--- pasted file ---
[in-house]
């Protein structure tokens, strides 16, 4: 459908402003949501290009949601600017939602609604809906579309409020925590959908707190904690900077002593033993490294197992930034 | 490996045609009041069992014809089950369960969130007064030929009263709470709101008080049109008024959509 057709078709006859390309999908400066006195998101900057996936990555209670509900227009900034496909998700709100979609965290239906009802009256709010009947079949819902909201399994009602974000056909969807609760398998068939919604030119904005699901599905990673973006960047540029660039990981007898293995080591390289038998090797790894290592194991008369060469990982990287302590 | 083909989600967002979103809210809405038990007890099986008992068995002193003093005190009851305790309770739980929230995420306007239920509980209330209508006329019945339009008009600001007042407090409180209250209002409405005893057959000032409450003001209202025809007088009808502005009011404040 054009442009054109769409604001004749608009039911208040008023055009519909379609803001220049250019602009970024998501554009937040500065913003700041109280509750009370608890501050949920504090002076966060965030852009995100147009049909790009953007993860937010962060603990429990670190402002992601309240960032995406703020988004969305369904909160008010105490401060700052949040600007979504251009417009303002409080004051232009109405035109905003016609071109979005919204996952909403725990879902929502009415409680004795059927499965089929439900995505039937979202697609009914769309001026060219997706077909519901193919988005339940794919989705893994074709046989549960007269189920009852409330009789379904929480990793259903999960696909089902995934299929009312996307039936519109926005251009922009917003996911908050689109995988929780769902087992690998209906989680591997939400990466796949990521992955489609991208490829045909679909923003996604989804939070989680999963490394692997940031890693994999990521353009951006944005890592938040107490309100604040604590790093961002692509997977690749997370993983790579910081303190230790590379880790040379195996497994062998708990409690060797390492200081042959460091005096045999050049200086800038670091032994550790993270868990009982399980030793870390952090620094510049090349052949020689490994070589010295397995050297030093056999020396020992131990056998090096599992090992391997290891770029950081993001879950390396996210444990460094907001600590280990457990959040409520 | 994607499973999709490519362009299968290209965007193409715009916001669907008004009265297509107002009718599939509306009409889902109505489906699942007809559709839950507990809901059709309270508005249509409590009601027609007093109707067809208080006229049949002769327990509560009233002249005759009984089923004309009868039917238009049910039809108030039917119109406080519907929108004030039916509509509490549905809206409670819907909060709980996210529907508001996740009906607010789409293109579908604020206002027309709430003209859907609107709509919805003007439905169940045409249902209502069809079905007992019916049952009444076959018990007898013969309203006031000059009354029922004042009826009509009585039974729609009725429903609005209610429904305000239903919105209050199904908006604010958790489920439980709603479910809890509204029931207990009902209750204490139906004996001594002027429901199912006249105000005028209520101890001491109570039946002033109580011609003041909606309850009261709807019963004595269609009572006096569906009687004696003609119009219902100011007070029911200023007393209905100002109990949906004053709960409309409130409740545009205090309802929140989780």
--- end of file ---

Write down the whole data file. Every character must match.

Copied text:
[in-house]
């Protein structure tokens, strides 16, 4: 459908402003949501290009949601600017939602609604809906579309409020925590959908707190904690900077002593033993490294197992930034 | 490996045609009041069992014809089950369960969130007064030929009263709470709101008080049109008024959509 057709078709006859390309999908400066006195998101900057996936990555209670509900227009900034496909998700709100979609965290239906009802009256709010009947079949819902909201399994009602974000056909969807609760398998068939919604030119904005699901599905990673973006960047540029660039990981007898293995080591390289038998090797790894290592194991008369060469990982990287302590 | 083909989600967002979103809210809405038990007890099986008992068995002193003093005190009851305790309770739980929230995420306007239920509980209330209508006329019945339009008009600001007042407090409180209250209002409405005893057959000032409450003001209202025809007088009808502005009011404040 054009442009054109769409604001004749608009039911208040008023055009519909379609803001220049250019602009970024998501554009937040500065913003700041109280509750009370608890501050949920504090002076966060965030852009995100147009049909790009953007993860937010962060603990429990670190402002992601309240960032995406703020988004969305369904909160008010105490401060700052949040600007979504251009417009303002409080004051232009109405035109905003016609071109979005919204996952909403725990879902929502009415409680004795059927499965089929439900995505039937979202697609009914769309001026060219997706077909519901193919988005339940794919989705893994074709046989549960007269189920009852409330009789379904929480990793259903999960696909089902995934299929009312996307039936519109926005251009922009917003996911908050689109995988929780769902087992690998209906989680591997939400990466796949990521992955489609991208490829045909679909923003996604989804939070989680999963490394692997940031890693994999990521353009951006944005890592938040107490309100604040604590790093961002692509997977690749997370993983790579910081303190230790590379880790040379195996497994062998708990409690060797390492200081042959460091005096045999050049200086800038670091032994550790993270868990009982399980030793870390952090620094510049090349052949020689490994070589010295397995050297030093056999020396020992131990056998090096599992090992391997290891770029950081993001879950390396996210444990460094907001600590280990457990959040409520 | 994607499973999709490519362009299968290209965007193409715009916001669907008004009265297509107002009718599939509306009409889902109505489906699942007809559709839950507990809901059709309270508005249509409590009601027609007093109707067809208080006229049949002769327990509560009233002249005759009984089923004309009868039917238009049910039809108030039917119109406080519907929108004030039916509509509490549905809206409670819907909060709980996210529907508001996740009906607010789409293109579908604020206002027309709430003209859907609107709509919805003007439905169940045409249902209502069809079905007992019916049952009444076959018990007898013969309203006031000059009354029922004042009826009509009585039974729609009725429903609005209610429904305000239903919105209050199904908006604010958790489920439980709603479910809890509204029931207990009902209750204490139906004996001594002027429901199912006249105000005028209520101890001491109570039946002033109580011609003041909606309850009261709807019963004595269609009572006096569906009687004696003609119009219902100011007070029911200023007393209905100002109990949906004053709960409309409130409740545009205090309802929140989780």